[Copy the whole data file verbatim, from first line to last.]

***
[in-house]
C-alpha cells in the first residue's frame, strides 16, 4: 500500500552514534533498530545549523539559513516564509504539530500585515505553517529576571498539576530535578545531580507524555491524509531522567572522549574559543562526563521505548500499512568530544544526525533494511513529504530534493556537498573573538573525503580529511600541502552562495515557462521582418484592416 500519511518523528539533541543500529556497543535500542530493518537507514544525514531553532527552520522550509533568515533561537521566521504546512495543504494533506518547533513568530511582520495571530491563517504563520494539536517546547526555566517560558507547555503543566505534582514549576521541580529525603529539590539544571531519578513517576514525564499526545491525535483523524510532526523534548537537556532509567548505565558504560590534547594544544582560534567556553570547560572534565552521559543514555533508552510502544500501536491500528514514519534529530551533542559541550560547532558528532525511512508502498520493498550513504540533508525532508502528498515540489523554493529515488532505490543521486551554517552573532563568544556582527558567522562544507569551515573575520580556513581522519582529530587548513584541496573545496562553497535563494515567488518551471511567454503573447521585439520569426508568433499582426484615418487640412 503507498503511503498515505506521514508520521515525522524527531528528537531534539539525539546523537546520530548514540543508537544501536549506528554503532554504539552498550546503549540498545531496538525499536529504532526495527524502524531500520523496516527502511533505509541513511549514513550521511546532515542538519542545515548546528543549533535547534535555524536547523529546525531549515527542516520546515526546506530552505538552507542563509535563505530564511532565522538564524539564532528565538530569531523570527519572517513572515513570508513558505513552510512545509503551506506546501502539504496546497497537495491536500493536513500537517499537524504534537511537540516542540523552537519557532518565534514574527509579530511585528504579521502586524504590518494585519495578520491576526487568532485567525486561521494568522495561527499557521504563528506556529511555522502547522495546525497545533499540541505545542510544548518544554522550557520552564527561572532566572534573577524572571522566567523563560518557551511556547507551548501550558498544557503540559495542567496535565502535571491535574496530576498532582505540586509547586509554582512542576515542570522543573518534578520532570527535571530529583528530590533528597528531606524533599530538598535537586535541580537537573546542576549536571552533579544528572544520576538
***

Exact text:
[in-house]
C-alpha cells in the first residue's frame, strides 16, 4: 500500500552514534533498530545549523539559513516564509504539530500585515505553517529576571498539576530535578545531580507524555491524509531522567572522549574559543562526563521505548500499512568530544544526525533494511513529504530534493556537498573573538573525503580529511600541502552562495515557462521582418484592416 500519511518523528539533541543500529556497543535500542530493518537507514544525514531553532527552520522550509533568515533561537521566521504546512495543504494533506518547533513568530511582520495571530491563517504563520494539536517546547526555566517560558507547555503543566505534582514549576521541580529525603529539590539544571531519578513517576514525564499526545491525535483523524510532526523534548537537556532509567548505565558504560590534547594544544582560534567556553570547560572534565552521559543514555533508552510502544500501536491500528514514519534529530551533542559541550560547532558528532525511512508502498520493498550513504540533508525532508502528498515540489523554493529515488532505490543521486551554517552573532563568544556582527558567522562544507569551515573575520580556513581522519582529530587548513584541496573545496562553497535563494515567488518551471511567454503573447521585439520569426508568433499582426484615418487640412 503507498503511503498515505506521514508520521515525522524527531528528537531534539539525539546523537546520530548514540543508537544501536549506528554503532554504539552498550546503549540498545531496538525499536529504532526495527524502524531500520523496516527502511533505509541513511549514513550521511546532515542538519542545515548546528543549533535547534535555524536547523529546525531549515527542516520546515526546506530552505538552507542563509535563505530564511532565522538564524539564532528565538530569531523570527519572517513572515513570508513558505513552510512545509503551506506546501502539504496546497497537495491536500493536513500537517499537524504534537511537540516542540523552537519557532518565534514574527509579530511585528504579521502586524504590518494585519495578520491576526487568532485567525486561521494568522495561527499557521504563528506556529511555522502547522495546525497545533499540541505545542510544548518544554522550557520552564527561572532566572534573577524572571522566567523563560518557551511556547507551548501550558498544557503540559495542567496535565502535571491535574496530576498532582505540586509547586509554582512542576515542570522543573518534578520532570527535571530529583528530590533528597528531606524533599530538598535537586535541580537537573546542576549536571552533579544528572544520576538